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Author Topic: Disease/Mites  (Read 2625 times)
JordanM
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« on: February 18, 2008, 05:13:59 PM »

If i do not do anything to my bees will they get a disease or mites.
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rdy-b
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« Reply #1 on: February 18, 2008, 06:25:43 PM »

yep they will get something no matter what you do but some say there are benefits to certain management practices that include small cell -and your bees will be able to deal with the problems of mites vectoring disease- cool RDY-B
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Understudy
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« Reply #2 on: February 19, 2008, 05:22:02 PM »

If i do not do anything to my bees will they get a disease or mites.
Every hive has a few mites in it or perhaps a few small hive beetles in it (depending on where you live). If you do nothing to your hives are they doomed? No. bees live in the wild without our intervention and do just fine.

When a hive becomes unhealthy is when it's an issue. The biggest problem for a hive is when the number in the hive drops to a point where they cannot maintain the hive. Then wax moth, Varroa, small hive beetle or other can get a foothold where the bees cannot recover from.

Fouldbrood and diseases can become part of a hive even if it is healthy but that is more an exception than the rule.

Sincerely,
Brendhan

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Michael Bush
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« Reply #3 on: February 22, 2008, 06:56:10 PM »

>If i do not do anything to my bees will they get a disease or mites.

I didn't treat mine with anything from 1976 until 1999.  But those last few years I started losing them to Varroa.  After I want to small cell the Varroa got under control and after I got to feral survivors I had even less Varroa.

http://www.bushfarms.com/beespests.htm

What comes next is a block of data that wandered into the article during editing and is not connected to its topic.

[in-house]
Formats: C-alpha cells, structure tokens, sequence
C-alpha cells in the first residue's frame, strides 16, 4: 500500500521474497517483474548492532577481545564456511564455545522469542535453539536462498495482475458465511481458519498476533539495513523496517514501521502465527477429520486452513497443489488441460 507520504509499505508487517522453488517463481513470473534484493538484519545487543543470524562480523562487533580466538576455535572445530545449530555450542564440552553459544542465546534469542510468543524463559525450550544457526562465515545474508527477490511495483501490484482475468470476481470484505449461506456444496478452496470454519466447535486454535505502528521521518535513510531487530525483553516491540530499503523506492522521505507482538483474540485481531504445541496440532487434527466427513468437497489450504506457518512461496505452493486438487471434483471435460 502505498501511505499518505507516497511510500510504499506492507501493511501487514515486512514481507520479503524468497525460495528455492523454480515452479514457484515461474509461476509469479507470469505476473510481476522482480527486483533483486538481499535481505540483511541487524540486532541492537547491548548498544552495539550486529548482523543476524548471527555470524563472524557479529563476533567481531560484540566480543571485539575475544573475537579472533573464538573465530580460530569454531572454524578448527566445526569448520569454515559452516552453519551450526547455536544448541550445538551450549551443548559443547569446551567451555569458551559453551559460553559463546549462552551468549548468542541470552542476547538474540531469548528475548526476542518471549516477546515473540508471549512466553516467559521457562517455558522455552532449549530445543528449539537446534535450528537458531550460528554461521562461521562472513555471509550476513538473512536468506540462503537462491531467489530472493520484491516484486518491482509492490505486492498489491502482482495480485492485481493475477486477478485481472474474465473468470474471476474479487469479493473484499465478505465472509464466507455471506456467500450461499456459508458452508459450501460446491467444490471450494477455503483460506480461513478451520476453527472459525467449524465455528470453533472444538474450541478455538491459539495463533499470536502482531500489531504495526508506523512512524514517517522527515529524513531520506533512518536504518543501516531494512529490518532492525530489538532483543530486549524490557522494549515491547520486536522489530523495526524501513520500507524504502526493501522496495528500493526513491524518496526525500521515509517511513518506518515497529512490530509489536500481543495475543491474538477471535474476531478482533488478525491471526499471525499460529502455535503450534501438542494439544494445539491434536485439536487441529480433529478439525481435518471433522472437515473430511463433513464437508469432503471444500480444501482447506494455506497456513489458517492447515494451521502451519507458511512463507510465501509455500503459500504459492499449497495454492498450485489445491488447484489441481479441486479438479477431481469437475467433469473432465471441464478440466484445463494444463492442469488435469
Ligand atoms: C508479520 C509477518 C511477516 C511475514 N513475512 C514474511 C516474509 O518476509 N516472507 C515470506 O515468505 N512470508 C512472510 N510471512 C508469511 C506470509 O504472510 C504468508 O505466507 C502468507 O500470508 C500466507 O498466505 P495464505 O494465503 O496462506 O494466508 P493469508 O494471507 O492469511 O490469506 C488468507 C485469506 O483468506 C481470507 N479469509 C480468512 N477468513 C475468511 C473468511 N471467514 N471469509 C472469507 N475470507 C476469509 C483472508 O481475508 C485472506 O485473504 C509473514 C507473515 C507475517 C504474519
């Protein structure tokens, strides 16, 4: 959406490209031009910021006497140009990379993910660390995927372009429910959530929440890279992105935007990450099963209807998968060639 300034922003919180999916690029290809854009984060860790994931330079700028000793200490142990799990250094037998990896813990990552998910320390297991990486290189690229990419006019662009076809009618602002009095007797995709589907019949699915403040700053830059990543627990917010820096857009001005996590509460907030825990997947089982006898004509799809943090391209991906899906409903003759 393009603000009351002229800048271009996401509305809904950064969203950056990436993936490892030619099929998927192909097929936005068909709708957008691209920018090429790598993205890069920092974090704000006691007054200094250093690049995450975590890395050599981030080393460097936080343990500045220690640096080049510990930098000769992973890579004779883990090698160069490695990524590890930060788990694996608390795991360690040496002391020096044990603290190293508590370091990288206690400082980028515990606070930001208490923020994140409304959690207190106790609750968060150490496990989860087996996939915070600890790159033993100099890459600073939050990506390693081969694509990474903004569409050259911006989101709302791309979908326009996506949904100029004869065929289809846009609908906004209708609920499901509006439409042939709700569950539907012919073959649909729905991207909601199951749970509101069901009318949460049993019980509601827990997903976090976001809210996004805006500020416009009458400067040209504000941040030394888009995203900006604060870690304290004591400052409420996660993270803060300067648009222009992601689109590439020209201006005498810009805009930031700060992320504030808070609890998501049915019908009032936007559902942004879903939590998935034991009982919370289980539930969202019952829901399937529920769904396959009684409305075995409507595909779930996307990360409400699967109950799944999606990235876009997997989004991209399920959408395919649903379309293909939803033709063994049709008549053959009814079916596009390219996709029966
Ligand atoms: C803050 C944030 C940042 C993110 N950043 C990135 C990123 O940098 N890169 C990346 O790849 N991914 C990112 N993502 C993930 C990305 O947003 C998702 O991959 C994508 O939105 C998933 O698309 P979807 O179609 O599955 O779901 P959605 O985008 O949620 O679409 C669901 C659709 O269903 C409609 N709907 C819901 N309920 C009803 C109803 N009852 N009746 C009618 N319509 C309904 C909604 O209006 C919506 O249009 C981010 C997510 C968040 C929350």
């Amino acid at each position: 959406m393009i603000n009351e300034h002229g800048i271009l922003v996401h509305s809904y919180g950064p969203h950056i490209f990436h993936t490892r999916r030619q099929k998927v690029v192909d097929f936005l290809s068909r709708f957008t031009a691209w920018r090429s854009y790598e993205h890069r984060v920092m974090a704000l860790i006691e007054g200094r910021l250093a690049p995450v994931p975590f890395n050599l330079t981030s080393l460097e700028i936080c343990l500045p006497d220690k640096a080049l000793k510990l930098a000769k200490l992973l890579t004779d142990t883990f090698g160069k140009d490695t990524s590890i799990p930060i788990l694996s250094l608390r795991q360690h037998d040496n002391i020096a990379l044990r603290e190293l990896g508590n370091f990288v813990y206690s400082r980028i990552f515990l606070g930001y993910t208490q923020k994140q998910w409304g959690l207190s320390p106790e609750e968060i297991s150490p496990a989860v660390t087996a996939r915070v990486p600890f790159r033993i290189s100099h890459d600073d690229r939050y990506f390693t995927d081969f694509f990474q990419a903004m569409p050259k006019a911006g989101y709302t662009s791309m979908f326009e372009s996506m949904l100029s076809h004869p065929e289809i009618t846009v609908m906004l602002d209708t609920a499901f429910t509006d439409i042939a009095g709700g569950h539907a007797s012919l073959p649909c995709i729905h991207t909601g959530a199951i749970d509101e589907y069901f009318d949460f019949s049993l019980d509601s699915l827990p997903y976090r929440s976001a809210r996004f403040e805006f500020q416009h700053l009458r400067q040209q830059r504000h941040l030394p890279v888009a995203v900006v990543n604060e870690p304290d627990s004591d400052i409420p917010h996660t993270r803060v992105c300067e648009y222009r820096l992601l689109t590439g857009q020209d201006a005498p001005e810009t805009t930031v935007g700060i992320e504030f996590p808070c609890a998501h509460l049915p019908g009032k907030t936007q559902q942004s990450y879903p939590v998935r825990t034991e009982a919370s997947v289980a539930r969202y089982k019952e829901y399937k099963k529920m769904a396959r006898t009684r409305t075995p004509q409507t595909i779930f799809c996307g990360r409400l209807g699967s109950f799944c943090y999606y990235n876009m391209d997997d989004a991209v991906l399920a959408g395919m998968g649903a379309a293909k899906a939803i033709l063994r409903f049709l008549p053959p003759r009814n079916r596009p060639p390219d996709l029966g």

In my experience, if you do nothing at all and use large cell foundation your bees will usually die somewhere between one and two years from when you start.
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Michael Bush
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JP
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« Reply #4 on: February 23, 2008, 09:45:06 AM »

If I was starting from scratch I would use all small cell, but I didn't. Fatbeeman says you can fog hives with mix of wintergreen oil and foodgrade mineral oil for mites and this is organic. That's what I will be doing, been doing sugar shakes but fogging is easier when you get a bunch of hives going.

....JP
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Cindi
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« Reply #5 on: February 23, 2008, 11:22:49 AM »

Remember, a rule of thumb, if you see one mite, you can venture that there are 100 lurking in the cells, and they then produce females and males, each laying in a cell, the numbers can be staggaring.....if you don't look after them, yep, colony collapse in a couple of years....no ifs, ands, or buts, small cell is certainly good from all that I have been hearing and reading.  Bees emerge a little faster, hindering the mite propagation process, plus many other factors.  Have a beautiful and wonderful day, love our life. Cindi

I was shocked when I did sticky board monitoring last year, how many mites fell when I vapourized with oxalic acid fumes, hundreds of mite fell, when I only saw 10-15 per colony on the sticky boards.  I have posted mite counts in a previous thread.
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sean
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« Reply #6 on: February 25, 2008, 07:59:05 AM »